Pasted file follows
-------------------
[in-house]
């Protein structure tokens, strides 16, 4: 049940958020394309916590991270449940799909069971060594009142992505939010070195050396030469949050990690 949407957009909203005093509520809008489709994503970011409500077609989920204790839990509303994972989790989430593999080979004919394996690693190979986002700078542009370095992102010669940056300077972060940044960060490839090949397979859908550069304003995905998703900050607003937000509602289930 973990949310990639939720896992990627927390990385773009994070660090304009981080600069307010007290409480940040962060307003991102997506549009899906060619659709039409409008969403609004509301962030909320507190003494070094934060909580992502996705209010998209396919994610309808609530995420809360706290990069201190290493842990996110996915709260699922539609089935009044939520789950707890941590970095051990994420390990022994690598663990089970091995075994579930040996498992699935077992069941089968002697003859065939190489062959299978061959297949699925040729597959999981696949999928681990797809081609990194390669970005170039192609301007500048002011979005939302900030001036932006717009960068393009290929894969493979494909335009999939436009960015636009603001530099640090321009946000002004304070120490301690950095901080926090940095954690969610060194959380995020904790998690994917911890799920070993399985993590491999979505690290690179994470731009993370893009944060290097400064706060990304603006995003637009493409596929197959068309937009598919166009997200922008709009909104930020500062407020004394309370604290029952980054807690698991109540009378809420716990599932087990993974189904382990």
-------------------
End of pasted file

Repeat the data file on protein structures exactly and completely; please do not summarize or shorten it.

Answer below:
[in-house]
């Protein structure tokens, strides 16, 4: 049940958020394309916590991270449940799909069971060594009142992505939010070195050396030469949050990690 949407957009909203005093509520809008489709994503970011409500077609989920204790839990509303994972989790989430593999080979004919394996690693190979986002700078542009370095992102010669940056300077972060940044960060490839090949397979859908550069304003995905998703900050607003937000509602289930 973990949310990639939720896992990627927390990385773009994070660090304009981080600069307010007290409480940040962060307003991102997506549009899906060619659709039409409008969403609004509301962030909320507190003494070094934060909580992502996705209010998209396919994610309808609530995420809360706290990069201190290493842990996110996915709260699922539609089935009044939520789950707890941590970095051990994420390990022994690598663990089970091995075994579930040996498992699935077992069941089968002697003859065939190489062959299978061959297949699925040729597959999981696949999928681990797809081609990194390669970005170039192609301007500048002011979005939302900030001036932006717009960068393009290929894969493979494909335009999939436009960015636009603001530099640090321009946000002004304070120490301690950095901080926090940095954690969610060194959380995020904790998690994917911890799920070993399985993590491999979505690290690179994470731009993370893009944060290097400064706060990304603006995003637009493409596929197959068309937009598919166009997200922008709009909104930020500062407020004394309370604290029952980054807690698991109540009378809420716990599932087990993974189904382990």